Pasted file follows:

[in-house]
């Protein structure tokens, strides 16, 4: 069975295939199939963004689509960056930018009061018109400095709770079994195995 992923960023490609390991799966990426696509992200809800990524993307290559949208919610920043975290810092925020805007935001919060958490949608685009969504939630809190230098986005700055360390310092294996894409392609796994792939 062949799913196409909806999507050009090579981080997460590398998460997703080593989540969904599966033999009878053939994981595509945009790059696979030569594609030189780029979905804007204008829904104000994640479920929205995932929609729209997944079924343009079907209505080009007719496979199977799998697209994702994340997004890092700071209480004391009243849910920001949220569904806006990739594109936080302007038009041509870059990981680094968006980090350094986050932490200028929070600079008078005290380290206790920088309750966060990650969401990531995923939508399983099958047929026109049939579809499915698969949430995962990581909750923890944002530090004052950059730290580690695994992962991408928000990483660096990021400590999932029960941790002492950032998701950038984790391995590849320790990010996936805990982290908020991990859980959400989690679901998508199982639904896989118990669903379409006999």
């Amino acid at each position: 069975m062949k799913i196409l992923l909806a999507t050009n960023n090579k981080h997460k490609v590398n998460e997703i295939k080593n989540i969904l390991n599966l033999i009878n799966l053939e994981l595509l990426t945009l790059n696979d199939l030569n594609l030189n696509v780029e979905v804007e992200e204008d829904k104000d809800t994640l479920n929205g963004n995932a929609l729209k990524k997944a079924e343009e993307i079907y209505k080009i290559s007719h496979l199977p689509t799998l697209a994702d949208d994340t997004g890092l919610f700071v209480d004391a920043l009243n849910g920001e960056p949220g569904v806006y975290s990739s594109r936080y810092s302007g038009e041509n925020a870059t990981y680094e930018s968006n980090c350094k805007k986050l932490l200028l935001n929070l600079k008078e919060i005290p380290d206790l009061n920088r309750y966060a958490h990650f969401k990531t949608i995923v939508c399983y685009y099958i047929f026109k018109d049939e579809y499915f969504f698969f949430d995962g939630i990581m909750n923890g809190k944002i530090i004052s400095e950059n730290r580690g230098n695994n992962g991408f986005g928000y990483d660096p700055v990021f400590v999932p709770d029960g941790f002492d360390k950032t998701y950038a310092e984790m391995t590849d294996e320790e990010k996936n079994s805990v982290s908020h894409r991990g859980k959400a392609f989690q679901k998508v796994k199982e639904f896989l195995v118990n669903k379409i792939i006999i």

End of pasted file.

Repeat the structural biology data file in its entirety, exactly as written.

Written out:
[in-house]
């Protein structure tokens, strides 16, 4: 069975295939199939963004689509960056930018009061018109400095709770079994195995 992923960023490609390991799966990426696509992200809800990524993307290559949208919610920043975290810092925020805007935001919060958490949608685009969504939630809190230098986005700055360390310092294996894409392609796994792939 062949799913196409909806999507050009090579981080997460590398998460997703080593989540969904599966033999009878053939994981595509945009790059696979030569594609030189780029979905804007204008829904104000994640479920929205995932929609729209997944079924343009079907209505080009007719496979199977799998697209994702994340997004890092700071209480004391009243849910920001949220569904806006990739594109936080302007038009041509870059990981680094968006980090350094986050932490200028929070600079008078005290380290206790920088309750966060990650969401990531995923939508399983099958047929026109049939579809499915698969949430995962990581909750923890944002530090004052950059730290580690695994992962991408928000990483660096990021400590999932029960941790002492950032998701950038984790391995590849320790990010996936805990982290908020991990859980959400989690679901998508199982639904896989118990669903379409006999």
């Amino acid at each position: 069975m062949k799913i196409l992923l909806a999507t050009n960023n090579k981080h997460k490609v590398n998460e997703i295939k080593n989540i969904l390991n599966l033999i009878n799966l053939e994981l595509l990426t945009l790059n696979d199939l030569n594609l030189n696509v780029e979905v804007e992200e204008d829904k104000d809800t994640l479920n929205g963004n995932a929609l729209k990524k997944a079924e343009e993307i079907y209505k080009i290559s007719h496979l199977p689509t799998l697209a994702d949208d994340t997004g890092l919610f700071v209480d004391a920043l009243n849910g920001e960056p949220g569904v806006y975290s990739s594109r936080y810092s302007g038009e041509n925020a870059t990981y680094e930018s968006n980090c350094k805007k986050l932490l200028l935001n929070l600079k008078e919060i005290p380290d206790l009061n920088r309750y966060a958490h990650f969401k990531t949608i995923v939508c399983y685009y099958i047929f026109k018109d049939e579809y499915f969504f698969f949430d995962g939630i990581m909750n923890g809190k944002i530090i004052s400095e950059n730290r580690g230098n695994n992962g991408f986005g928000y990483d660096p700055v990021f400590v999932p709770d029960g941790f002492d360390k950032t998701y950038a310092e984790m391995t590849d294996e320790e990010k996936n079994s805990v982290s908020h894409r991990g859980k959400a392609f989690q679901k998508v796994k199982e639904f896989l195995v118990n669903k379409i792939i006999i």